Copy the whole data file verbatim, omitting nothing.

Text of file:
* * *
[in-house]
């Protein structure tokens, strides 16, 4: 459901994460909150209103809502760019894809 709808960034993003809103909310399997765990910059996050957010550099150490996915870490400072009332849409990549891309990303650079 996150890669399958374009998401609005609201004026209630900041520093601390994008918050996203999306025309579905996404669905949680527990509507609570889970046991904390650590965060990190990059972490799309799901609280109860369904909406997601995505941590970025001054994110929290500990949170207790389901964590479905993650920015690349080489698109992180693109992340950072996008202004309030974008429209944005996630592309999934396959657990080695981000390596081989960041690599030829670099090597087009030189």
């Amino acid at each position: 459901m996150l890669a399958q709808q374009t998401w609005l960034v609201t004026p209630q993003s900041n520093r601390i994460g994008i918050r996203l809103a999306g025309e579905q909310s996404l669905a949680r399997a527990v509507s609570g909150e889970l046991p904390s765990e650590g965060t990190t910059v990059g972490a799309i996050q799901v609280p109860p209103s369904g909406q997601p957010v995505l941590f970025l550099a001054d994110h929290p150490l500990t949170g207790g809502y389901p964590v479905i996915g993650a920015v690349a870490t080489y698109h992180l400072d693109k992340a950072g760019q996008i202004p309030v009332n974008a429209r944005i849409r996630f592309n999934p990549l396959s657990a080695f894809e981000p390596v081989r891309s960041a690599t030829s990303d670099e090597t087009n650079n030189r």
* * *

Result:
[in-house]
């Protein structure tokens, strides 16, 4: 459901994460909150209103809502760019894809 709808960034993003809103909310399997765990910059996050957010550099150490996915870490400072009332849409990549891309990303650079 996150890669399958374009998401609005609201004026209630900041520093601390994008918050996203999306025309579905996404669905949680527990509507609570889970046991904390650590965060990190990059972490799309799901609280109860369904909406997601995505941590970025001054994110929290500990949170207790389901964590479905993650920015690349080489698109992180693109992340950072996008202004309030974008429209944005996630592309999934396959657990080695981000390596081989960041690599030829670099090597087009030189």
């Amino acid at each position: 459901m996150l890669a399958q709808q374009t998401w609005l960034v609201t004026p209630q993003s900041n520093r601390i994460g994008i918050r996203l809103a999306g025309e579905q909310s996404l669905a949680r399997a527990v509507s609570g909150e889970l046991p904390s765990e650590g965060t990190t910059v990059g972490a799309i996050q799901v609280p109860p209103s369904g909406q997601p957010v995505l941590f970025l550099a001054d994110h929290p150490l500990t949170g207790g809502y389901p964590v479905i996915g993650a920015v690349a870490t080489y698109h992180l400072d693109k992340a950072g760019q996008i202004p309030v009332n974008a429209r944005i849409r996630f592309n999934p990549l396959s657990a080695f894809e981000p390596v081989r891309s960041a690599t030829s990303d670099e090597t087009n650079n030189r």